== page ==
NEW YORK (Reuters) - Seven years ago on Wednesday, newbie President Barack Obama ended a federal stem cell research ban, the iconic Barbie doll turned 50 and rapper Flo Rida’s hit single “Right Round” topped the pop charts.
But for investors, the biggest news on March 9, 2009 - though they didn’t know it at the time - was the bottoming out of stocks and the beginning of the third-longest bull market in U.S. history.
Here’s a sample of how things have changed since the horns of the latest bull market first poked through:
- The S&P 500 is up 193 percent, to 1,979.26 at last close, compared to a closing low of 676.53 when the stock market hit the floor seven years ago.
- The S&P 500 reached its most recent high on May 21, 2015, when it was up 217 percent from the 2009 low. To maintain bull market status, the index would have to surpass that high and keep climbing. If, instead, it goes down 20 percent from that high, that date will be seen as the official end of the bull market.
- Of the S&P’s 10 major sectors, the consumer discretionary one grew the most during the bull, surging about 378 percent.
- Energy has lagged the most, growing only 43.1 percent.
- Regeneron Pharmaceuticals (REGN.O) is the best performer of S&P components that have been in the index during the bull run, up more than 3,080 percent. On the downside, Southwestern Energy (SWN.N), off about 74 percent, is the worst performing component.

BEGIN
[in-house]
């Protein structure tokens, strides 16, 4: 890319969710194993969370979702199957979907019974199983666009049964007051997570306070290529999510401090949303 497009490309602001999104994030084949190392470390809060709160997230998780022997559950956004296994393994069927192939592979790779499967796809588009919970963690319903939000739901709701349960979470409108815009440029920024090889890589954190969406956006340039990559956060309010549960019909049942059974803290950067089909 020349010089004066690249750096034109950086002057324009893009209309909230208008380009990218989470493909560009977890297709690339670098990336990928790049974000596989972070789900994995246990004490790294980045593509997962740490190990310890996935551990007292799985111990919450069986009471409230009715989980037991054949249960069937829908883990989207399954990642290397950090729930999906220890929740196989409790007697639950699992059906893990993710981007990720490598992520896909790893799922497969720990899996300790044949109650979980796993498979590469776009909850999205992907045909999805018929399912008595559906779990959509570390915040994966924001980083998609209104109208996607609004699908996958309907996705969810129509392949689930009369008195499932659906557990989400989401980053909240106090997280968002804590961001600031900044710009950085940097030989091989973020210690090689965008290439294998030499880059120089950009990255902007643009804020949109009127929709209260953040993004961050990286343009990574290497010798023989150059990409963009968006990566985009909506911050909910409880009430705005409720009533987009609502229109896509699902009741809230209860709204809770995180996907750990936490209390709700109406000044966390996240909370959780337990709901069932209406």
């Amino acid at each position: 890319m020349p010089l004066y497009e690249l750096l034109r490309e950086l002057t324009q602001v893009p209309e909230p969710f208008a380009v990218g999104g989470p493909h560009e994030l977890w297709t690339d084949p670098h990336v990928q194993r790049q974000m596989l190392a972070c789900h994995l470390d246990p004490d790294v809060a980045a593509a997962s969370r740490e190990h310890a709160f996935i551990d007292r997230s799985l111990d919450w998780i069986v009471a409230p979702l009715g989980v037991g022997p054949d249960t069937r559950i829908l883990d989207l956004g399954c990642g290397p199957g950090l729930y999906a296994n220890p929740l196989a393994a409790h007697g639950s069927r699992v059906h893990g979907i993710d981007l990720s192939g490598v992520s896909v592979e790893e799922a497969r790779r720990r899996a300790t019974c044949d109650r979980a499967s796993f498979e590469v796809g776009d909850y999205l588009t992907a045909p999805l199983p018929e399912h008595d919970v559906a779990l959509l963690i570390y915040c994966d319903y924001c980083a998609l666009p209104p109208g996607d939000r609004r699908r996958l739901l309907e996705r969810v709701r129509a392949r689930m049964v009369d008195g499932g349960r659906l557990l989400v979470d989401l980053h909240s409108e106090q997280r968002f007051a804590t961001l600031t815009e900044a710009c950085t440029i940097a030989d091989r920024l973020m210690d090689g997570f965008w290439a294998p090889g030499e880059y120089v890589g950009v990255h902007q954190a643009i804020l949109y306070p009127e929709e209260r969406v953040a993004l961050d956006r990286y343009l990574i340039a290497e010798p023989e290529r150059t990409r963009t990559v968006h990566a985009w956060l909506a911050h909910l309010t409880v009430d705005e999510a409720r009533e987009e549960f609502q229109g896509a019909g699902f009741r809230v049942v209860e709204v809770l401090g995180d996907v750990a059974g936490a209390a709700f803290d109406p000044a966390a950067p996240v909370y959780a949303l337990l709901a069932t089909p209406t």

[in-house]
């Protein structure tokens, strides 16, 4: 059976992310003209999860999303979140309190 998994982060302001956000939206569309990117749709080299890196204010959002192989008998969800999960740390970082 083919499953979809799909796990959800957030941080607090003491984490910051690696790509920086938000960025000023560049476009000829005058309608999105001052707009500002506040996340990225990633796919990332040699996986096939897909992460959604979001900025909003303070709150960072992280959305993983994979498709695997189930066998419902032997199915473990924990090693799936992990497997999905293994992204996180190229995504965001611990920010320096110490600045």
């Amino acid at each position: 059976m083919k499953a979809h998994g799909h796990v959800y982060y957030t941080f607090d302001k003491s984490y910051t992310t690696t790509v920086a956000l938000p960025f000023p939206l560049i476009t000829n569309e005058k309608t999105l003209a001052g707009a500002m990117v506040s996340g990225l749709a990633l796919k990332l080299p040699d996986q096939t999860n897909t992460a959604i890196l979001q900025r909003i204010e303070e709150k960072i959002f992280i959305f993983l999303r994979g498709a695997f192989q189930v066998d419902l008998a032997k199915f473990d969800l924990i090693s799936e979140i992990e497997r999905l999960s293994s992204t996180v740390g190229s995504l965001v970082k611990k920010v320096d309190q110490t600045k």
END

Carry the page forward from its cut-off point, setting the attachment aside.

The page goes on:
- This bull market will be 2,557 days on Wednesday.
- It would have to last 2,608 days to make it the second-longest and 3,454 days to be the longest ever. The two longest bull markets ran from June 14, 1949 to August 2, 1956 and October 11, 1990 to March 24, 2000.
- Other major indexes, the Dow Jones industrial average and Nasdaq Composite, grew about 159 percent and 266 percent, respectively.
- Along with stocks, the job market has been on the incline, with an unemployment rate of 4.9 percent. In 2009, unemployment hovered around 8.7 pct.
- One of the few things that hasn’t seemed to change since the start of the bull market are the pop charts, where seven years later, Flo Rida, is still near the top - this time with “Hello Friday”.
Reporting by Laila Kearney; editing by Linda Stern and Nick Zieminski